DPM Tharman Shanmugaratnam Q&A on family matters

DPM Tharman Shanmugaratnam Q&A on family matters

DPM Tharman Shanmugaratnam talks about family time, the coolest thing he has done with his children, values, marriage and more. Read on for how he keeps a balanced family life.

DPM Tharman Shanmugaratnam Q&A on family matters


 1.    How do you spend time with your family? What does family time mean to you?

Time with the family is simply the most enjoyable part of the week. Chatting with my kids, usually about their sports, listening to music together, or just talking about what they’ve done during the day. They are in their mid-teens to early 20s (4 children), and everything about their lives is so interesting.

The little moments add up. I sms them when I am on my way back home, in the hope I can give one of them a lift. Sometimes they get off the bus or MRT just so I can pick them up along the way.


1. What is the coolest thing that you have done with your children?

I don’t know if it counts as cool, but I like listening to the latest electro-pop and whatever they listen to. What’s probably cooler is the way my kids enjoy the music that my wife and I grew up on. It’s nice to share music spanning the decades, like Dire Straits from the 70s. We all like many of the African musicians too.

We are a family of 6, so we used to do regular sprint relays at a running track late at night, in the dark. I eventually found it impossible to keep up with the children, including my daughter. We would play street soccer late at night too, until a year or so ago. But the main thing cool about it was the temperature.

2.  How do you impart values to your children?

I think it’s much more about what we do than what we say. I was inspired by my own father because of how he has lived his life and the passion and discipline he has put into his work. He never tried telling me how to live my life.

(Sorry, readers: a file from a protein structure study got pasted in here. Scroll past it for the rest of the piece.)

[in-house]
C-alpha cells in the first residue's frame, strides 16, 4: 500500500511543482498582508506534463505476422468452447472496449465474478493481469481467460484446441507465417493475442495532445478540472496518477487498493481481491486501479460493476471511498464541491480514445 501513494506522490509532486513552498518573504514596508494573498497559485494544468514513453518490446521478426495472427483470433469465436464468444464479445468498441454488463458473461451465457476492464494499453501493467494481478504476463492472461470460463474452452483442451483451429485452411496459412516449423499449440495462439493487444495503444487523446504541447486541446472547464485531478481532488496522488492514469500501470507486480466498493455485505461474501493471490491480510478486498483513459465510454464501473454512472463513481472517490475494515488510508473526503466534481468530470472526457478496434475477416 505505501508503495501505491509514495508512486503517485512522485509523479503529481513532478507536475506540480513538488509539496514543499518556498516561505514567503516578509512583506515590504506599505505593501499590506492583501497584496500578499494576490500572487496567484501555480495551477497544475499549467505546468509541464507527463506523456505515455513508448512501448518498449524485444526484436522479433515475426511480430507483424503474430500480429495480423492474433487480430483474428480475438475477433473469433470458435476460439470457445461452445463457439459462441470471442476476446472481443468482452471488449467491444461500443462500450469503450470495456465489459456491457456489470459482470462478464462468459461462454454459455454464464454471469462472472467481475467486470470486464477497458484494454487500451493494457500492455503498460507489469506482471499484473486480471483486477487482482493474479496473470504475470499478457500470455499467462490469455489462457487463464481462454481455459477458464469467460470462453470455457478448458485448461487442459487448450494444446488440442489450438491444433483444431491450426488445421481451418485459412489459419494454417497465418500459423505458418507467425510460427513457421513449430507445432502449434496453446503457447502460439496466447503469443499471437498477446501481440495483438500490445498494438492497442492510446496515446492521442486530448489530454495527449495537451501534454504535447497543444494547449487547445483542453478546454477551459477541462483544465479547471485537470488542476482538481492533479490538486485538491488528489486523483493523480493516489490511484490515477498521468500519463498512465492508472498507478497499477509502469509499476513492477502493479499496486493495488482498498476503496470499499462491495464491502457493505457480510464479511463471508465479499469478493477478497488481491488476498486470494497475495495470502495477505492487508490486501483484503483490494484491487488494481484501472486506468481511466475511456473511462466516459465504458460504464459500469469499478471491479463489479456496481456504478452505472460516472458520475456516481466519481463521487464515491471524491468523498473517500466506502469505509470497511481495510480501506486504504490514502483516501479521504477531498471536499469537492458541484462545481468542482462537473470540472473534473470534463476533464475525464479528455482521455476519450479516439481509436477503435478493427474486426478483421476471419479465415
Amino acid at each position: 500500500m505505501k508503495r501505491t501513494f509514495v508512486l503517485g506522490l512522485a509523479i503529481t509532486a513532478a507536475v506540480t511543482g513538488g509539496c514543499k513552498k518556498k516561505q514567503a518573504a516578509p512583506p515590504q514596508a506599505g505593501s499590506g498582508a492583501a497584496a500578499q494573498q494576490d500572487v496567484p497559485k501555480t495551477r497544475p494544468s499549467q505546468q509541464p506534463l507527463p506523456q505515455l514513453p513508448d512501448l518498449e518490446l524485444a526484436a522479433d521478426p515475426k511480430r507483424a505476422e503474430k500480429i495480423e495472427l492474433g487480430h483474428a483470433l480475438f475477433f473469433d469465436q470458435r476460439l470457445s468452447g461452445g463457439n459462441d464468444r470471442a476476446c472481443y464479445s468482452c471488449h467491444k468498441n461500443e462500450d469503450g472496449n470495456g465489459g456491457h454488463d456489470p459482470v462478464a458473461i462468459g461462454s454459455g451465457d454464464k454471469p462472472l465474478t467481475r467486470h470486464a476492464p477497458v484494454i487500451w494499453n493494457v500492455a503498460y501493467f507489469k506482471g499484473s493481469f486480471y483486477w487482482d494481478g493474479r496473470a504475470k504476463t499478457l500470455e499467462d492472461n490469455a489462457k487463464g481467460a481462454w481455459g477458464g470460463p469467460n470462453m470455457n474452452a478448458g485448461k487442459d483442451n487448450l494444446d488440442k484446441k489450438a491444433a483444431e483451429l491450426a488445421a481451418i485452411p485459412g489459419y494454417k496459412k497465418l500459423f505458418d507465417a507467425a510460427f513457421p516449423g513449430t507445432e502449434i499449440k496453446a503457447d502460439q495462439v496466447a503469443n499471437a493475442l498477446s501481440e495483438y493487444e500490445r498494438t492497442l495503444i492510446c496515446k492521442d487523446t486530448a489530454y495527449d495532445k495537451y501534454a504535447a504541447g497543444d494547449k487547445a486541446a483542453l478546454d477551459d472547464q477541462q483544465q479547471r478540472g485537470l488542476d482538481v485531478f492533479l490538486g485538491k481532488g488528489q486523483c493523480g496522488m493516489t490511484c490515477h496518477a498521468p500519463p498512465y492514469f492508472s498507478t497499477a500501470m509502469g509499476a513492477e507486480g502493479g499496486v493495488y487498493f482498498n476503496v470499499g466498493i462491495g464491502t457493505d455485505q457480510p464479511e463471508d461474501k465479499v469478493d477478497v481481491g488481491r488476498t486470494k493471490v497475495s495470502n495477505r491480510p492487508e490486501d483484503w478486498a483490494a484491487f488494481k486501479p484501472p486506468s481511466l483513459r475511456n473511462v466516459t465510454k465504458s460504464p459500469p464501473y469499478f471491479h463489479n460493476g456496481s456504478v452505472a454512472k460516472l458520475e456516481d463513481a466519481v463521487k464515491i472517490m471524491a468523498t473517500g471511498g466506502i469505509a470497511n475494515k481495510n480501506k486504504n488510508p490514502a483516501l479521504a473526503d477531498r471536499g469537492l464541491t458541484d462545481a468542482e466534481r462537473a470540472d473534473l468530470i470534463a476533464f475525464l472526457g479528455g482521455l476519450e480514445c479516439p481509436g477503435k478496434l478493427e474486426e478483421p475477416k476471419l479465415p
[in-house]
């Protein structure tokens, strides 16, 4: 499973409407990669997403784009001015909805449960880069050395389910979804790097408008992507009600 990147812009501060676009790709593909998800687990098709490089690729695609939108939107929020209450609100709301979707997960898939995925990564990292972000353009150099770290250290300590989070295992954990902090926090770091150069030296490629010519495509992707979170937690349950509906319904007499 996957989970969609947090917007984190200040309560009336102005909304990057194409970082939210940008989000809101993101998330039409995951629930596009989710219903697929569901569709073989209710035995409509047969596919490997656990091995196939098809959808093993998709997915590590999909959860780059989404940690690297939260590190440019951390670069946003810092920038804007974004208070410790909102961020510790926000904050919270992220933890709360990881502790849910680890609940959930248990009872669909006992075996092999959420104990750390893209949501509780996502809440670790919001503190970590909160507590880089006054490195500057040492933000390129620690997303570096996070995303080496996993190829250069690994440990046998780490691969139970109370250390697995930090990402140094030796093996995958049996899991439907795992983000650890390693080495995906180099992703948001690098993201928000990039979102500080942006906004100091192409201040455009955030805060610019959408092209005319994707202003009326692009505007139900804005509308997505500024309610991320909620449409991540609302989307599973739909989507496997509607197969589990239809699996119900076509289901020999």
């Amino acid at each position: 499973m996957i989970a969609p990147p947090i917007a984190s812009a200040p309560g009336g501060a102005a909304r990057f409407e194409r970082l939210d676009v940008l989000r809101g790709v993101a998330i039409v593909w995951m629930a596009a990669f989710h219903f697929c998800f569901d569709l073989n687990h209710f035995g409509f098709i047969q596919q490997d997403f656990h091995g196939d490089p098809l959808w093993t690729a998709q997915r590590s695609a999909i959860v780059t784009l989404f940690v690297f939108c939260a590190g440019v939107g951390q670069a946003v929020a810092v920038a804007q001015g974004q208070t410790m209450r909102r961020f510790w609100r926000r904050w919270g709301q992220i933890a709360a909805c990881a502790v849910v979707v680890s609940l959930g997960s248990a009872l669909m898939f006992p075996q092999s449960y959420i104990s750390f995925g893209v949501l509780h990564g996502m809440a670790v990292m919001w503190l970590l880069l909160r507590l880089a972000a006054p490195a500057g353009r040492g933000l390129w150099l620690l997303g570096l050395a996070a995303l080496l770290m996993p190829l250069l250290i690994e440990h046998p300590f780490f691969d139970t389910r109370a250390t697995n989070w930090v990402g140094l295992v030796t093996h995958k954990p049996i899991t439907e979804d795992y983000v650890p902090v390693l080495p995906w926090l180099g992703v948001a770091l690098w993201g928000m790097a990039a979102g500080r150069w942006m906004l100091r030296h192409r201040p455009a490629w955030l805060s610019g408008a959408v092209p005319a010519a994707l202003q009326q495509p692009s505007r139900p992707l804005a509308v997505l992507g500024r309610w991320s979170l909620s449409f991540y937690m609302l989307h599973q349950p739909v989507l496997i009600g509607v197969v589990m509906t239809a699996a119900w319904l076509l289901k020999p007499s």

And I suspect something of what I do, including not just the big things but the little actions each week, will eventually find its way into how my children think they should run their own lives. They are each fiercely independent but I know they watch. I’m sure they will judge what I have done too.

There is also something to be said for respecting what our kids believe in.  They grow up with their ideals, remind us of ours, tell us frankly what they disagree with and challenge some of the things we do. That’s something I really value.


1. Many parents get so caught up in their parenting duties that they neglect their spouse. How do you make time for your marriage amidst your busy schedule?

My wife and I do a lot of things together.  We are lucky that we have the same interests. We also try to take walks together, usually around mid-night when things are quiet. I walk much faster than her because I’m much taller. So I zig-zag around her, while she walks straight. That way we can talk while we walk.


 1. What did you aspire to be when you were a teenager?

I wanted to be a sportsman. I spent all of my teen years playing sports, and could not think of anything else I wanted to do.

Article from Family First! A Singapore-based Group which aims to gather like-minded who places the FAMILY FIRST. Where updates of family matters and activities and events can be disseminated. And where support for pro-family national initiatives can be garnered. Mission: Building of resilient families!

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Written by

Sandra Ong

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